Now, when I say I haven't cut myself, that's not to say I don't get occasional razor burn (that's when the blades get tossed). And, perhaps I do cut myself occasionally, but perhaps the shower stops my noticing.
posted by o2b at 12:08 PM on November 3, 2005

use a brush or really lather and rub in the shaving cream with your hand. the idea is to do it enough that the cream gets underneath the beard and then raises it up a tad so the blade can cut it instead of your skin. Oh and hot water helps loosen up those pores so when it does pull it comes out a little easier.
posted by any major dude at 12:13 PM on November 3, 2005

Shave after your shower without any shaving cream, seriously try it.
posted by pwally at 12:17 PM on November 3, 2005

I've shaved for most of my adult life with a similar blade, no use of shaving cream at all. There's a few things that have helped me.

First, hot water. This is best during a very hot shower. Make sure your entire shaving area is well saturated and feels notably warm to the touch. Get it as hot as you possibly can, and it should be dripping wet if you aren't in the shower. Otherwise, the shower should be spraying right on your face.

Second, careful how hard you press. If you don't shave for two weeks, you can't just hurry a shave in five minutes. If you find yourself the least bit impatient during a shave, you're going way, way too fast. Don't worry about pressing, let the blade do its work. Even a cartridge after five or six shaves will remove all but the last bit of stubble. At that point, I typically shave against the grain, which induces razor burn sometimes. A sharp blade does the job best. This is one reason double-edge and straight-edge razors are so well liked, they enforce a light touch and a wickedly sharp blade.

Really, to reiterate, you want to shave like it's a sauna. Extremely hot, and take your time. The last time I got impatient when shaving, I managed to cut off a chunk of skin larger than a dime, including thickness. Needless to say, it left a mark for a few weeks and bled for hours. When I used to use shaving gel, I would cut myself as well because my face wouldn't be drippingly soaked and hot to the touch. The hot and wet towels barbers would use are worth considering if you want to limit water usage. Make sure it's as hot as you can stand though, and fully soaked.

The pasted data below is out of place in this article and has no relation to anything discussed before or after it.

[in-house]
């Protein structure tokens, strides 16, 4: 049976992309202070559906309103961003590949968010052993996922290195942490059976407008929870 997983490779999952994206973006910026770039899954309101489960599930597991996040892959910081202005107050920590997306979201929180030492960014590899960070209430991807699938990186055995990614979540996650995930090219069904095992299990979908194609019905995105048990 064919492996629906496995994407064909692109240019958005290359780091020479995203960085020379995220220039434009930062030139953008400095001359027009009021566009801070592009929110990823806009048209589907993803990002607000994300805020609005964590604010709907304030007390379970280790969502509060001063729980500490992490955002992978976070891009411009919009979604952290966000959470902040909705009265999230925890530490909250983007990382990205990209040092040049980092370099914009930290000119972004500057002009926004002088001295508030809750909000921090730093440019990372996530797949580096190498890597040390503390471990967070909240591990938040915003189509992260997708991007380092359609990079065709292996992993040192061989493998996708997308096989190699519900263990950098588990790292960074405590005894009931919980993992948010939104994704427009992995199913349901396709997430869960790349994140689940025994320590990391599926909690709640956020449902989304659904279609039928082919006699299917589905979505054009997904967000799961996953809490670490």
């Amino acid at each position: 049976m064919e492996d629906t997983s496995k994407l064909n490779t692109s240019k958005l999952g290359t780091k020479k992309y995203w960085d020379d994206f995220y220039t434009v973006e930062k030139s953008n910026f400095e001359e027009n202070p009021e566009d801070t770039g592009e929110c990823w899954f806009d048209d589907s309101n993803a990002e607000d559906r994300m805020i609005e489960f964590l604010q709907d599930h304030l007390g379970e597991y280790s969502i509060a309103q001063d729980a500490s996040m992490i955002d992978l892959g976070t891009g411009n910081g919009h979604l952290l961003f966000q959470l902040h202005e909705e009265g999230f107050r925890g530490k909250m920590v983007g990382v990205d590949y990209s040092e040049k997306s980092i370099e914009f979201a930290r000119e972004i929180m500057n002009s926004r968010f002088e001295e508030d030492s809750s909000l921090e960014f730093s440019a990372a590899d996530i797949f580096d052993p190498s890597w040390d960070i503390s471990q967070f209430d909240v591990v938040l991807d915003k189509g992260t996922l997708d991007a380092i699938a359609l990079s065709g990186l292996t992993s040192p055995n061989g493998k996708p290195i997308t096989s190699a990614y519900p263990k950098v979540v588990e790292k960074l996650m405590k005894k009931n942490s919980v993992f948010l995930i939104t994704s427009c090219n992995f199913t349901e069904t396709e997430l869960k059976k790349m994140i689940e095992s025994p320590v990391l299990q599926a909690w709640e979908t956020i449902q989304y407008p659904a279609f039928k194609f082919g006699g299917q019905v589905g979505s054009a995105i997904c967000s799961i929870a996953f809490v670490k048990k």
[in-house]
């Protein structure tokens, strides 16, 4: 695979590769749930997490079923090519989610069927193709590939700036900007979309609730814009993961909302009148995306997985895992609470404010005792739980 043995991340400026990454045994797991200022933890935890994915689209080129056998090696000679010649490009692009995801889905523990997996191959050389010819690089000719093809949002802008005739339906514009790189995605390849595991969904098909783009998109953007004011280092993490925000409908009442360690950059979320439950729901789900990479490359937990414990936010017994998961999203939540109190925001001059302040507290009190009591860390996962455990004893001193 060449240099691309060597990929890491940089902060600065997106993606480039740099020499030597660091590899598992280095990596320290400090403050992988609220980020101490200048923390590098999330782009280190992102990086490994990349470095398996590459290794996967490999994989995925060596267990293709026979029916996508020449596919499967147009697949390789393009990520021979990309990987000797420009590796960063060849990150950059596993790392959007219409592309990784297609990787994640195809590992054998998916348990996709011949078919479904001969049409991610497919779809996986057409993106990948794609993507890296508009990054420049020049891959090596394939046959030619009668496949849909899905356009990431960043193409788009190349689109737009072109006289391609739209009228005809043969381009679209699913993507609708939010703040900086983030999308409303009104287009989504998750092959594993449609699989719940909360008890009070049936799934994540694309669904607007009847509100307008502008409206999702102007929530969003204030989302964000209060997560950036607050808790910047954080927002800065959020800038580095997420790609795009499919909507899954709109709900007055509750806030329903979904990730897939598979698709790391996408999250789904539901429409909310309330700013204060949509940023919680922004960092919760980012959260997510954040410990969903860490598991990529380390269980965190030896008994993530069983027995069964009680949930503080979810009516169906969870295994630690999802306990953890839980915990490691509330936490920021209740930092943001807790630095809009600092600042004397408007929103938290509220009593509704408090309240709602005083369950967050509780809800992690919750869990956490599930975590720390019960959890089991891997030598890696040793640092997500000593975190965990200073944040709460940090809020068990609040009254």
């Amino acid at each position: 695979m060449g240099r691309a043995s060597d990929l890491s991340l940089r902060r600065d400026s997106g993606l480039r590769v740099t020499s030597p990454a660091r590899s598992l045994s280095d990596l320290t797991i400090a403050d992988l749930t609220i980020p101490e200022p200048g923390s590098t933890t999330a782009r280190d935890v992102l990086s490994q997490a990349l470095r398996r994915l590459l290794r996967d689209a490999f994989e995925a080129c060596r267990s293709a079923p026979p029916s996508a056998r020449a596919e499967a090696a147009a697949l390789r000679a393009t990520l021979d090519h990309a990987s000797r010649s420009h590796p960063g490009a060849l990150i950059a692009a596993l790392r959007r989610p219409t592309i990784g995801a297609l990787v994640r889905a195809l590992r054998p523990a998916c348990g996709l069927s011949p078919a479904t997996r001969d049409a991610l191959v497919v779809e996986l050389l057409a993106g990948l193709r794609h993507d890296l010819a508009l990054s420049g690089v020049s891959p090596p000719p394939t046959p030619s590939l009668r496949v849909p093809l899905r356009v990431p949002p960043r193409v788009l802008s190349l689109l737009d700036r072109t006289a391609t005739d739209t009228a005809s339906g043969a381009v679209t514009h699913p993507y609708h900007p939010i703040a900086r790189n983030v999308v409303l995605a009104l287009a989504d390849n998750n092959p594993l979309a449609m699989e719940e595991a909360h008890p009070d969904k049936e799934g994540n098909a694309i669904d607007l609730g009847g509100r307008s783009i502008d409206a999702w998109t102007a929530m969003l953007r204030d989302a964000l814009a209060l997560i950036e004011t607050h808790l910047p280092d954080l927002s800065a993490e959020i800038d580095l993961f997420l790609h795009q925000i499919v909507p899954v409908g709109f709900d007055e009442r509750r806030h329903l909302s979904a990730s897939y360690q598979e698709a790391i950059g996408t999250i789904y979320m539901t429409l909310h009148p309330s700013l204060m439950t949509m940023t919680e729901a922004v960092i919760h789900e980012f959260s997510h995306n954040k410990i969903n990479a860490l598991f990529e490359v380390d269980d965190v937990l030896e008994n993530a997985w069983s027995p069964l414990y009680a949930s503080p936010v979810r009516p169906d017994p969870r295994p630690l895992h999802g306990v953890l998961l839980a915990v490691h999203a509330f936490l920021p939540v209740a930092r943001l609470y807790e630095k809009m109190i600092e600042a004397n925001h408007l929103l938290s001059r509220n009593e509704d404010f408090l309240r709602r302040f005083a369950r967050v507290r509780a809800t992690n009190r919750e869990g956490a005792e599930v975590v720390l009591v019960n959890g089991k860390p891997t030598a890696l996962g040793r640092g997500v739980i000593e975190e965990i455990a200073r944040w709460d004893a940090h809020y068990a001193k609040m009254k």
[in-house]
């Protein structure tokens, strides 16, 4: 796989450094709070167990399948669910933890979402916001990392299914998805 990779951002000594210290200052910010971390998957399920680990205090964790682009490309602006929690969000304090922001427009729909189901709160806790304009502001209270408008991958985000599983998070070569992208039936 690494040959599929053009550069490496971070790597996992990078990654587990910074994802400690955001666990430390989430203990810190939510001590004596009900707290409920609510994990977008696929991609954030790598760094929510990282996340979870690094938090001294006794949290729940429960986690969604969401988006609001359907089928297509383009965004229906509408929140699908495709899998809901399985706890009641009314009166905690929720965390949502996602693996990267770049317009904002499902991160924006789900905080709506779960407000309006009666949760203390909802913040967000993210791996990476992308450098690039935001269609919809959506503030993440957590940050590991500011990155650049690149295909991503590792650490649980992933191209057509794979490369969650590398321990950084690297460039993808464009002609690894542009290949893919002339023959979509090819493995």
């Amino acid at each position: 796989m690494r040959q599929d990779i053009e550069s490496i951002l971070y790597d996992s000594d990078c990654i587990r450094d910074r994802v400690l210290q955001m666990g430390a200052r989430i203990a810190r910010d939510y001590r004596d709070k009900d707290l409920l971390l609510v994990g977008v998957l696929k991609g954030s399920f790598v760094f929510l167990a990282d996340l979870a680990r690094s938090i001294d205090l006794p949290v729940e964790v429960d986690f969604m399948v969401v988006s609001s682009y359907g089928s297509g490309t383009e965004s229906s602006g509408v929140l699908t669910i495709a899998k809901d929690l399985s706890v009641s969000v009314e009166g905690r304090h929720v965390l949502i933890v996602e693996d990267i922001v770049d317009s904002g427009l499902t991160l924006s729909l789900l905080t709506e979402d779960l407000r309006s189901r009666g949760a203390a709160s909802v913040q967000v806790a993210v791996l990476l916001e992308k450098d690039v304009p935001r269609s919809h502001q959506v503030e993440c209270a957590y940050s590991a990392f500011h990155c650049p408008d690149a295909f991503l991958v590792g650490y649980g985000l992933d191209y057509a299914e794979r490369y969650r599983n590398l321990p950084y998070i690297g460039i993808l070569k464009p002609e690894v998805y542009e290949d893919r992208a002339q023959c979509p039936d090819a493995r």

posted by Saydur at 12:32 PM on November 3, 2005

I've had this problem forever. To some extent it will always be with you, but the #1 change you can make is to shave in the shower. Buy a fog-free shower mirror and give it a try. This will make a huge difference.
posted by BackwardsCity at 1:20 PM on November 3, 2005

I seem to almost always cut myself with at least a nick. Try showering after shaving. The minor bleeding always disappears after a shower and no-one will ever be the wiser.
posted by JJ86 at 1:41 PM on November 3, 2005

I too had this problem forever... then while reading an askme thread on "what I've learned from the movies" someone posted that when shaving, use the hot water etc, but rinse the blade in COLD water. apparently the hot water has a tendency to warp the blade ever so slightly, causing nicks and cuts. I haven't cut myself shaving since. God bless MeFi.
posted by Hanover Phist at 1:46 PM on November 3, 2005

I forgot to mention: while shaving in the shower, I do not use a mirror.

Try it -- You don't need a mirror to tell you where your face is for the big parts, and your fingers are a much better guide than your eyes for locating the unshaven bits.
posted by o2b at 1:47 PM on November 3, 2005

Magic Shaving Powder. Works everywhere I put it, no bumps, no cuts. Smells like the fermenting inside of a duck.
posted by majick at 2:23 PM on November 3, 2005